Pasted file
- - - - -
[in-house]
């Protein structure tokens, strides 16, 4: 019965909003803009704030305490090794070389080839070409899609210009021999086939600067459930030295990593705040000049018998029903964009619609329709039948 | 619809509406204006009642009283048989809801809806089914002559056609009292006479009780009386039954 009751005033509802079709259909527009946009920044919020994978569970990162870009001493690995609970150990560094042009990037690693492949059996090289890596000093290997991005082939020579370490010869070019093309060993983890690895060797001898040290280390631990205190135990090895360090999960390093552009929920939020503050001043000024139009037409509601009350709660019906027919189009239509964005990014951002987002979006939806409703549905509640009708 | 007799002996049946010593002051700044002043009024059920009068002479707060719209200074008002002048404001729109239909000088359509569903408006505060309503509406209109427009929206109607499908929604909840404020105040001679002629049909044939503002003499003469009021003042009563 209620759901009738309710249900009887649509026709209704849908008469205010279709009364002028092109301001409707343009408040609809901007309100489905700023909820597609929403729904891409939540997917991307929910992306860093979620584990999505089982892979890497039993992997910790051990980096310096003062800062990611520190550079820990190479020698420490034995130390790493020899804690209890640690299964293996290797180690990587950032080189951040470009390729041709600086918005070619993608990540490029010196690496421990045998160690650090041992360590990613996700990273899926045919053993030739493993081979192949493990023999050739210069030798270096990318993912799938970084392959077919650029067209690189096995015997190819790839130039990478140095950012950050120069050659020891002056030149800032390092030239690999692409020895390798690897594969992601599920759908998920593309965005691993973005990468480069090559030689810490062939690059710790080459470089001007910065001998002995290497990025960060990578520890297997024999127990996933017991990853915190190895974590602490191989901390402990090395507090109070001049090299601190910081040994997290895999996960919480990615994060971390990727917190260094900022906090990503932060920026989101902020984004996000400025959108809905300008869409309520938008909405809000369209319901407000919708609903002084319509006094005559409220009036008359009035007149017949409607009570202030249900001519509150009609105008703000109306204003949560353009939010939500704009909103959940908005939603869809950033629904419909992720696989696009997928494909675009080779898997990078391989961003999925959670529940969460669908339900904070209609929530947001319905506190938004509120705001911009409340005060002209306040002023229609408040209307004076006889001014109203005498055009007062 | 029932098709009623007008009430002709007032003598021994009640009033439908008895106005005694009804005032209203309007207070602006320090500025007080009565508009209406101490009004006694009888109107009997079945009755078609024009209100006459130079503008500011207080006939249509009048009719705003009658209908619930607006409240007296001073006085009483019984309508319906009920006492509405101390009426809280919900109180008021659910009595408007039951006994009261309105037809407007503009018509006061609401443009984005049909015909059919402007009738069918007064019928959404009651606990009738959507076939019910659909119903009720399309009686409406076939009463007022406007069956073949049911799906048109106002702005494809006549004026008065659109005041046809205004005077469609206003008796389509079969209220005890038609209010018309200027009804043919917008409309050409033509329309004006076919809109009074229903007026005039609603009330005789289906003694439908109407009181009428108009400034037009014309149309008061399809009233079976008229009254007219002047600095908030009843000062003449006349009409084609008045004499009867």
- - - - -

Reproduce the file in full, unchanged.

[in-house]
């Protein structure tokens, strides 16, 4: 019965909003803009704030305490090794070389080839070409899609210009021999086939600067459930030295990593705040000049018998029903964009619609329709039948 | 619809509406204006009642009283048989809801809806089914002559056609009292006479009780009386039954 009751005033509802079709259909527009946009920044919020994978569970990162870009001493690995609970150990560094042009990037690693492949059996090289890596000093290997991005082939020579370490010869070019093309060993983890690895060797001898040290280390631990205190135990090895360090999960390093552009929920939020503050001043000024139009037409509601009350709660019906027919189009239509964005990014951002987002979006939806409703549905509640009708 | 007799002996049946010593002051700044002043009024059920009068002479707060719209200074008002002048404001729109239909000088359509569903408006505060309503509406209109427009929206109607499908929604909840404020105040001679002629049909044939503002003499003469009021003042009563 209620759901009738309710249900009887649509026709209704849908008469205010279709009364002028092109301001409707343009408040609809901007309100489905700023909820597609929403729904891409939540997917991307929910992306860093979620584990999505089982892979890497039993992997910790051990980096310096003062800062990611520190550079820990190479020698420490034995130390790493020899804690209890640690299964293996290797180690990587950032080189951040470009390729041709600086918005070619993608990540490029010196690496421990045998160690650090041992360590990613996700990273899926045919053993030739493993081979192949493990023999050739210069030798270096990318993912799938970084392959077919650029067209690189096995015997190819790839130039990478140095950012950050120069050659020891002056030149800032390092030239690999692409020895390798690897594969992601599920759908998920593309965005691993973005990468480069090559030689810490062939690059710790080459470089001007910065001998002995290497990025960060990578520890297997024999127990996933017991990853915190190895974590602490191989901390402990090395507090109070001049090299601190910081040994997290895999996960919480990615994060971390990727917190260094900022906090990503932060920026989101902020984004996000400025959108809905300008869409309520938008909405809000369209319901407000919708609903002084319509006094005559409220009036008359009035007149017949409607009570202030249900001519509150009609105008703000109306204003949560353009939010939500704009909103959940908005939603869809950033629904419909992720696989696009997928494909675009080779898997990078391989961003999925959670529940969460669908339900904070209609929530947001319905506190938004509120705001911009409340005060002209306040002023229609408040209307004076006889001014109203005498055009007062 | 029932098709009623007008009430002709007032003598021994009640009033439908008895106005005694009804005032209203309007207070602006320090500025007080009565508009209406101490009004006694009888109107009997079945009755078609024009209100006459130079503008500011207080006939249509009048009719705003009658209908619930607006409240007296001073006085009483019984309508319906009920006492509405101390009426809280919900109180008021659910009595408007039951006994009261309105037809407007503009018509006061609401443009984005049909015909059919402007009738069918007064019928959404009651606990009738959507076939019910659909119903009720399309009686409406076939009463007022406007069956073949049911799906048109106002702005494809006549004026008065659109005041046809205004005077469609206003008796389509079969209220005890038609209010018309200027009804043919917008409309050409033509329309004006076919809109009074229903007026005039609603009330005789289906003694439908109407009181009428108009400034037009014309149309008061399809009233079976008229009254007219002047600095908030009843000062003449006349009409084609008045004499009867």